The geometric feedback of the workpiece roundness error is a unique feature associated with the floating workpiece center in the centerless grinding.

When the workpiece roundness error r(t) contacts the regulating wheel at position C (see FIG. 7), the workpiece will move accordingly along the inclined surface of the blade. The resulting workpiece center movement ε_{x} (t) can be represented by a vector diagram seen in FIG. 8(b). The displacement component ε_{gr} (t) along the X axis is represented by: ##EQU2## where T_{2} =time delay for workpiece to rotate from A to C.

In a similar manner, when the workpiece roundness error r(t) contacts the support blade at the position B and causes the workpiece center to move ε_{b} (t) along the tangent at B (FIG. 8(a)), the center displacement component along the X axis ε_{gb} (t) is represented by: ##EQU3## where T_{1} =time delay for workpiece to rotate from A to B.

The geometric roundness feedback from the workpiece setup is the summation of the above two geometric feedbacks:

ε_{g}(t)=-K_{1}r(t-T_{1})+K_{2}r(t-T_{2}) (5)

It is assumed that the instantaneous contact deformation ε_{c} (t) formed between the grinding wheel axis and the regulating wheel axis, is proportional to the grinding force variation F(t).

F(t)=k_{eq}ε_{c}(t) (6)

The equivalent contact stiffness k_{eq} is introduced here to represent the combined effect of the spring elements formed between the grinding wheel axis and regulating wheel axis (FIG. 9). Since the setup angle β is relatively small (typically less than 15°), k_{eq} can be approximately calculated by ##EQU4## where k_{w} =workpiece cutting stiffness

k_{cg} =grinding wheel/workpiece contact stiffness;

k_{cr} =regulating wheel/workpiece contact stiffness;

k_{cw} =workpiece diametric contact stiffness;

K=cutting ratio.

For the sake of simplicity, the workpiece diametric deformation is assumed to act like a pure spring, with no mass and damping involved. This assumption is partially justified because the resonant frequencies of workpieces are often significantly higher than the frequencies of grinding disturbances.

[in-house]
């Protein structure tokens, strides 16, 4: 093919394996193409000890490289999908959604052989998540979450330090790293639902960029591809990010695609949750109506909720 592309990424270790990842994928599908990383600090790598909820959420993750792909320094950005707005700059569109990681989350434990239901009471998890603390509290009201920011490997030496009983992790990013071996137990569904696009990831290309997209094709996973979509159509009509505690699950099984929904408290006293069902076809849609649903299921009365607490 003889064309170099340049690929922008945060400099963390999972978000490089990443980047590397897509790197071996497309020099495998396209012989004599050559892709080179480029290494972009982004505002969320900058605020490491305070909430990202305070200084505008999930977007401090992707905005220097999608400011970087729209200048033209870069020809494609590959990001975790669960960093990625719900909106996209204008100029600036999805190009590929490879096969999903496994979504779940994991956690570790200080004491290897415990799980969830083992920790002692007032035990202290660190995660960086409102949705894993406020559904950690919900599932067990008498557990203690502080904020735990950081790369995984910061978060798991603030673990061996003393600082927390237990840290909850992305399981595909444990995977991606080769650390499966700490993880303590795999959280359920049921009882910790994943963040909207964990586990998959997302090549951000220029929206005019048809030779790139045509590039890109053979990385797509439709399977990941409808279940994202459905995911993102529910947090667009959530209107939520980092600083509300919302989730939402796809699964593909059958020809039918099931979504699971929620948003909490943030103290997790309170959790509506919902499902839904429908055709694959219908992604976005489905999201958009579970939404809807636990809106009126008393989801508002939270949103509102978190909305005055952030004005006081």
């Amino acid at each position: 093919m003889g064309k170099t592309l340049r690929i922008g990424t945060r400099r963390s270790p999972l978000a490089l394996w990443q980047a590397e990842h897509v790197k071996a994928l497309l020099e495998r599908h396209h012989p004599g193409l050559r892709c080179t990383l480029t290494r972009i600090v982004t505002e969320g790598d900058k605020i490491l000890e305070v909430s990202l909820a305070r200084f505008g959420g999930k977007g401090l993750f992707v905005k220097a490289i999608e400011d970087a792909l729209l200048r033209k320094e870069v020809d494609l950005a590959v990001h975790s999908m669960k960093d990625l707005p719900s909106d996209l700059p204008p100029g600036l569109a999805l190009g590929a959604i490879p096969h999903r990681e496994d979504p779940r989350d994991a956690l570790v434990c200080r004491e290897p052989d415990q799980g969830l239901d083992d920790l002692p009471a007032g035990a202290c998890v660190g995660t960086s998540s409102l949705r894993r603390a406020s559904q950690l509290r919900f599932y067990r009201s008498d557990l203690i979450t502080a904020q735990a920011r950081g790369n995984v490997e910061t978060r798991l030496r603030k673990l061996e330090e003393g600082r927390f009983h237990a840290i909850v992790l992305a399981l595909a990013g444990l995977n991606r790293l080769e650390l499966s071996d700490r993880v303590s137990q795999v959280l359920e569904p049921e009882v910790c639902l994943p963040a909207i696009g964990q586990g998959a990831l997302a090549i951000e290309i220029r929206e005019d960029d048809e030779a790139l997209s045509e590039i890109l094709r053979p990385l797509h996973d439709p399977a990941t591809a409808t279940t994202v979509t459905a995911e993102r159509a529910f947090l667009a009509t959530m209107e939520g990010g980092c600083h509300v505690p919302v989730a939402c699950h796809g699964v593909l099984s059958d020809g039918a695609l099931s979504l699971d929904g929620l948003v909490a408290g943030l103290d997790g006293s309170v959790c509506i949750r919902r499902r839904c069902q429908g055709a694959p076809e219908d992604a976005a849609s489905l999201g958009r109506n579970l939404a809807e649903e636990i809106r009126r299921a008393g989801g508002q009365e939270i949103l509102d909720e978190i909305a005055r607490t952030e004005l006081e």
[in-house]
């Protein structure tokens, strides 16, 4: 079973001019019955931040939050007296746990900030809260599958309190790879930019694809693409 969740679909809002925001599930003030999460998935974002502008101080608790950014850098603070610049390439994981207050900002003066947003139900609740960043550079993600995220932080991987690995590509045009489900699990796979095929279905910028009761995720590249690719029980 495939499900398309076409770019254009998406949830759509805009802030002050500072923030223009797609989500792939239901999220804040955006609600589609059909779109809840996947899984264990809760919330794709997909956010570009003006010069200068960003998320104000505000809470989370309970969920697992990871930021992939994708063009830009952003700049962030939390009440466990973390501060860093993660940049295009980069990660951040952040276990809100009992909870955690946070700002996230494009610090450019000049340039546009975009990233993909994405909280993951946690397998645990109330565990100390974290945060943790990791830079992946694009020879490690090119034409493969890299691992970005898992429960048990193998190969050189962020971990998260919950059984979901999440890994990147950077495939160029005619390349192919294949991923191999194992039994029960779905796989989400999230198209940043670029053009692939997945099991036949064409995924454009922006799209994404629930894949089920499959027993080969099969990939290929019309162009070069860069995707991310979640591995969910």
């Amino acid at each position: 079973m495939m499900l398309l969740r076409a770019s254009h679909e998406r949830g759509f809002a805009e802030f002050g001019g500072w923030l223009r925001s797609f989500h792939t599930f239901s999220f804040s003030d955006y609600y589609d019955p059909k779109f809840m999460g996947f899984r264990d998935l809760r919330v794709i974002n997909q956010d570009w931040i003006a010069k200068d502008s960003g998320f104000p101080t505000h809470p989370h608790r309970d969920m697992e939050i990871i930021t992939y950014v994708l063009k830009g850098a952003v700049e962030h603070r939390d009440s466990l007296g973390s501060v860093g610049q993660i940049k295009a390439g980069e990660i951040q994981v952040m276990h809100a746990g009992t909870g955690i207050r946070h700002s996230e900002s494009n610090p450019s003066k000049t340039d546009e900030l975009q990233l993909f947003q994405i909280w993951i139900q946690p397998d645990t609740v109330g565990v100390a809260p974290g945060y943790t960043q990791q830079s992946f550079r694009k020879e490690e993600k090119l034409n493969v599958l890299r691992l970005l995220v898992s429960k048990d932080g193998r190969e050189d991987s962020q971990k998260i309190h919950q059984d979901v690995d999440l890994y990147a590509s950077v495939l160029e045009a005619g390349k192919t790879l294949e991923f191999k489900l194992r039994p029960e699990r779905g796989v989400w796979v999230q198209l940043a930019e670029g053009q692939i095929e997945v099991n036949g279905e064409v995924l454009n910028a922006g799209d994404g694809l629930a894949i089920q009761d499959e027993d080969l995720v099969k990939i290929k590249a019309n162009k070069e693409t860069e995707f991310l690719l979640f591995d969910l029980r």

Since the actual cutting ratio is most often not known to any reasonable degree, it may be determined empirically in accordance with the following equation: ##EQU5## where K=the cutting ratio;

X=the amount of stock to be removed from the workpiece;

X_{a} =the amount of stock actually removed from the workpiece.

The first step in empirically determining the cutting ratio K involves an initial determination of the amount of stock to be removed X from a sample workpiece according to a given set of process parameters. Next, the sample is centerless ground and measured to determine the actual stock removed from the workpiece X_{a}, and the actual cutting ratio K may then be determined.

The centerless grinding system can be evaluated in the Laplace domain from the corresponding Laplace transform equivalents. As follows are the process governing equations presented in the Laplace domain.

Constraint Equation

R(s)=X(s)-ε_{c}(s)-ε_{g}(s)-ε_{m}(s)-R_{sg}(s)-R_{sr}(s) (9)

Workpiece Regenerative Cutting ##EQU6##

Geometric Roundness Feedback

ε_{g}(s)=(-K_{1}e^{-sT1}+K_{2}e^{-sT2}) R(s) (11)

Contact Deformation

F(s)=k_{eq}ε_{c}(s) (12)

Chatter refers to the cases in centerless grinding where the effect of machine vibration on workpiece roundness is significant. If the effect of machine vibration on workpiece roundness error is negligible, the constraint equation (Equation 9) may be simplified to result in the following constraint equation:

R(s)=X(s)-ε_{c}(s)-ε_{g}(s) (13)

This system model is called a lobing loop, and the corresponding block diagram is shown in FIG. 10. The lobing loop gives no consideration to the dynamic inertia contributions, and, therefore, can be regarded as a kinematic model.

As FIG. 10 shows, the block diagram of the lobing loop consists of three functional blocks representing the equivalent contact stiffness, workpiece regenerative cutting, and geometric rounding mechanism respectively. The causal behavior between the grinding disturbance X(s) and the workpiece roundness error R(s) can be described by the following transfer function: ##EQU7##